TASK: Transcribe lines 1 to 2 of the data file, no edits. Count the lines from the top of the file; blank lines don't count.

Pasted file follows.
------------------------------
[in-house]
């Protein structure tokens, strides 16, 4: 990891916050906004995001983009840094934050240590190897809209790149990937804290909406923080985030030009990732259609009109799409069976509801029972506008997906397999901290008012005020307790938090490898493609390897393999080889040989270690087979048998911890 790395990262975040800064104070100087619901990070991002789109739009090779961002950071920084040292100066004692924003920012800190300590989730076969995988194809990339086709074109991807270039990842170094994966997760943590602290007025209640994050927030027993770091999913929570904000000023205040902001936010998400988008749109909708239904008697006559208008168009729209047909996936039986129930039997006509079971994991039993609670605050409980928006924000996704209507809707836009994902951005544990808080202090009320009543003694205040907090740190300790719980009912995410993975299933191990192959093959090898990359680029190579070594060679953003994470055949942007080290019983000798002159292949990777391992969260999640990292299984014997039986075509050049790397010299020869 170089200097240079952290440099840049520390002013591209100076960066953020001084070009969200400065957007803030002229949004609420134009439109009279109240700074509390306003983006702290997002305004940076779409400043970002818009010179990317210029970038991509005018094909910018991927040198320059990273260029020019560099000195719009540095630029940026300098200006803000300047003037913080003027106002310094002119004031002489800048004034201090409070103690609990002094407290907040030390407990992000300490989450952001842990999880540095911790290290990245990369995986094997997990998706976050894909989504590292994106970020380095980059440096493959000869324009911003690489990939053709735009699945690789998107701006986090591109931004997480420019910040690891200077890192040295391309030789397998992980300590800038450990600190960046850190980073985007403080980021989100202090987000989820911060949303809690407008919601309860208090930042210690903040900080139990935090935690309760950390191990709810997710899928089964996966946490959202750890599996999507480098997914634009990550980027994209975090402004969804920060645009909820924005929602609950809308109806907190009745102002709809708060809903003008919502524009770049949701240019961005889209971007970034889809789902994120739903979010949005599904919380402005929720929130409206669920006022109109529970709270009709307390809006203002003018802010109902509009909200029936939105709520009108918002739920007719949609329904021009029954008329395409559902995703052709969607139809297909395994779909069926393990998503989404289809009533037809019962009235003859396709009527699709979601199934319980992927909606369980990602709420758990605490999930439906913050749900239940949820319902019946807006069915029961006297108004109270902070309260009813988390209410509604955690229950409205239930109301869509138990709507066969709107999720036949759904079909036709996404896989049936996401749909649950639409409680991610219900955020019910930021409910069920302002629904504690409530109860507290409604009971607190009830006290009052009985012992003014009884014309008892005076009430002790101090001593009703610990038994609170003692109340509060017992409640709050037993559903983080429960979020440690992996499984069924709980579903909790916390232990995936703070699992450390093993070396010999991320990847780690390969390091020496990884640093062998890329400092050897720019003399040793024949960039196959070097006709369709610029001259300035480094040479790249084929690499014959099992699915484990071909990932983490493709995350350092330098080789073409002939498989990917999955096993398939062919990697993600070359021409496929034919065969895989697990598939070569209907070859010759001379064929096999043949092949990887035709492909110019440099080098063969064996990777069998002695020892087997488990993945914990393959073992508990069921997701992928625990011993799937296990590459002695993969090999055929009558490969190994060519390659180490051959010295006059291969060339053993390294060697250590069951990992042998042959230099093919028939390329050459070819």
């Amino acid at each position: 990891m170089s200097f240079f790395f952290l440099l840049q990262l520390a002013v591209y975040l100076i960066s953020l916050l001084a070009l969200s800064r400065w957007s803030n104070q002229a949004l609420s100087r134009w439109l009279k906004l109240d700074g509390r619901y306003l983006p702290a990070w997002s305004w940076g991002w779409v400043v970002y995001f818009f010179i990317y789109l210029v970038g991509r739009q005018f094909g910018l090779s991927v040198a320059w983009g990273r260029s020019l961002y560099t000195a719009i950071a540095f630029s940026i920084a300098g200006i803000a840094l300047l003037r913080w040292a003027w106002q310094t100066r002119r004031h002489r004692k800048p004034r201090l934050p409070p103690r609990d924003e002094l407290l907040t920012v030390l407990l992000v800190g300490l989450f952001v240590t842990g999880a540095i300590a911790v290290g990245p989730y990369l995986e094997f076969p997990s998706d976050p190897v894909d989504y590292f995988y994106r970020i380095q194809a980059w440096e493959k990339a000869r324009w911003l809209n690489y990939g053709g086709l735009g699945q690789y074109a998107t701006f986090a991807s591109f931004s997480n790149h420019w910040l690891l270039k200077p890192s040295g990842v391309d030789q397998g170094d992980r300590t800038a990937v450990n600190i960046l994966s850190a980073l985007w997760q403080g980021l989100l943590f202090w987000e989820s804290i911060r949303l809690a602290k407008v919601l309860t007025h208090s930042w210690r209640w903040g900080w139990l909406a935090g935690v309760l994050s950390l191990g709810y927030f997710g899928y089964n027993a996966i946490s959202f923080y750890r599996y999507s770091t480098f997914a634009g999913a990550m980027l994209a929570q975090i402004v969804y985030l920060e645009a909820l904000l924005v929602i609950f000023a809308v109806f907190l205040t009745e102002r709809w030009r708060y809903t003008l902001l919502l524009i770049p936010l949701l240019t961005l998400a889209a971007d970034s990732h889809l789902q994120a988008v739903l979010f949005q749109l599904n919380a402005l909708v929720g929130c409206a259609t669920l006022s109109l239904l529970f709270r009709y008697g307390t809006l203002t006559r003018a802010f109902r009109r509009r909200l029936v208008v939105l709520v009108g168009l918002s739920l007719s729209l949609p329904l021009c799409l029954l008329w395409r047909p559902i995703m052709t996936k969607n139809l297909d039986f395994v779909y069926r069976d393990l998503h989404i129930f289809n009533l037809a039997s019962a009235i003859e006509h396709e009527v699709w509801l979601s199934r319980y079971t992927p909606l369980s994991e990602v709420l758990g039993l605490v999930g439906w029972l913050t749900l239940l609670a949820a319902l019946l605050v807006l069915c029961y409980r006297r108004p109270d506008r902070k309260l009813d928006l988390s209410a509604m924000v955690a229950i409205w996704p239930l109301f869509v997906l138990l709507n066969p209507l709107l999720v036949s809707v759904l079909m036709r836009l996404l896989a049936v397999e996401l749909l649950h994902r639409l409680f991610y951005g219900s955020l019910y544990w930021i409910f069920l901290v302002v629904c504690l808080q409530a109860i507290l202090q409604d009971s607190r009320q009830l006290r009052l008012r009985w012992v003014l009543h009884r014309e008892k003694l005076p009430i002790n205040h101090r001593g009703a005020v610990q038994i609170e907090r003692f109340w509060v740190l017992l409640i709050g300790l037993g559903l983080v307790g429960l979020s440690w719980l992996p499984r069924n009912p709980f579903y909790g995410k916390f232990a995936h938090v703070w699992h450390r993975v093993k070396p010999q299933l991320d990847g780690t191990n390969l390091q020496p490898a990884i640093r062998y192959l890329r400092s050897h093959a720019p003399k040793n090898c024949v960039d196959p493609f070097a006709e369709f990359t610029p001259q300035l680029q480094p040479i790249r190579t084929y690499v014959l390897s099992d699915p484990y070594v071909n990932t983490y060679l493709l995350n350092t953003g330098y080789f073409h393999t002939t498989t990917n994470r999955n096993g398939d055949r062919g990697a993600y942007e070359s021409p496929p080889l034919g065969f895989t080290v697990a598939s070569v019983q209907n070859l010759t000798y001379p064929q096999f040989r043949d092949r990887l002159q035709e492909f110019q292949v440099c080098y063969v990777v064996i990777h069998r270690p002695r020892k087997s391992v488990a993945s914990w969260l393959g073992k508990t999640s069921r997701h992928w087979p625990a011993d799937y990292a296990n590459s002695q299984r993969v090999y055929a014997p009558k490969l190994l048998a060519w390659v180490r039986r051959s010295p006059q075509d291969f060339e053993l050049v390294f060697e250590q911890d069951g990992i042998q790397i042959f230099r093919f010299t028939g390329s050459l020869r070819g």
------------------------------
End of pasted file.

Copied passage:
[in-house]
């Protein structure tokens, strides 16, 4: 990891916050906004995001983009840094934050240590190897809209790149990937804290909406923080985030030009990732259609009109799409069976509801029972506008997906397999901290008012005020307790938090490898493609390897393999080889040989270690087979048998911890 790395990262975040800064104070100087619901990070991002789109739009090779961002950071920084040292100066004692924003920012800190300590989730076969995988194809990339086709074109991807270039990842170094994966997760943590602290007025209640994050927030027993770091999913929570904000000023205040902001936010998400988008749109909708239904008697006559208008168009729209047909996936039986129930039997006509079971994991039993609670605050409980928006924000996704209507809707836009994902951005544990808080202090009320009543003694205040907090740190300790719980009912995410993975299933191990192959093959090898990359680029190579070594060679953003994470055949942007080290019983000798002159292949990777391992969260999640990292299984014997039986075509050049790397010299020869 170089200097240079952290440099840049520390002013591209100076960066953020001084070009969200400065957007803030002229949004609420134009439109009279109240700074509390306003983006702290997002305004940076779409400043970002818009010179990317210029970038991509005018094909910018991927040198320059990273260029020019560099000195719009540095630029940026300098200006803000300047003037913080003027106002310094002119004031002489800048004034201090409070103690609990002094407290907040030390407990992000300490989450952001842990999880540095911790290290990245990369995986094997997990998706976050894909989504590292994106970020380095980059440096493959000869324009911003690489990939053709735009699945690789998107701006986090591109931004997480420019910040690891200077890192040295391309030789397998992980300590800038450990600190960046850190980073985007403080980021989100202090987000989820911060949303809690407008919601309860208090930042210690903040900080139990935090935690309760950390191990709810997710899928089964996966946490959202750890599996999507480098997914634009990550980027994209975090402004969804920060645009909820924005929602609950809308109806907190009745102002709809708060809903003008919502524009770049949701240019961005889209971007970034889809789902994120739903979010949005599904919380402005929720929130409206669920006022109109529970709270009709307390809006203002003018802010109902509009909200029936939105709520009108918002739920007719949609329904021009029954008329395409559902995703052709969607139809297909395994779909069926393990998503989404289809009533037809019962009235003859396709009527699709979601199934319980992927909606369980990602709420758990605490999930439906913050749900239940949820319902019946807006069915029961006297108004109270902070309260009813988390209410509604955690229950409205239930109301869509138990709507066969709107999720036949759904079909036709996404896989049936996401749909649950639409409680991610219900955020019910930021409910069920302002629904504690409530109860507290409604009971607190009830006290009052009985012992003014009884014309008892005076009430002790101090001593009703610990038994609170003692109340509060017992409640709050037993559903983080429960979020440690992996499984069924709980579903909790916390232990995936703070699992450390093993070396010999991320990847780690390969390091020496990884640093062998890329400092050897720019003399040793024949960039196959070097006709369709610029001259300035480094040479790249084929690499014959099992699915484990071909990932983490493709995350350092330098080789073409002939498989990917999955096993398939062919990697993600070359021409496929034919065969895989697990598939070569209907070859010759001379064929096999043949092949990887035709492909110019440099080098063969064996990777069998002695020892087997488990993945914990393959073992508990069921997701992928625990011993799937296990590459002695993969090999055929009558490969190994060519390659180490051959010295006059291969060339053993390294060697250590069951990992042998042959230099093919028939390329050459070819």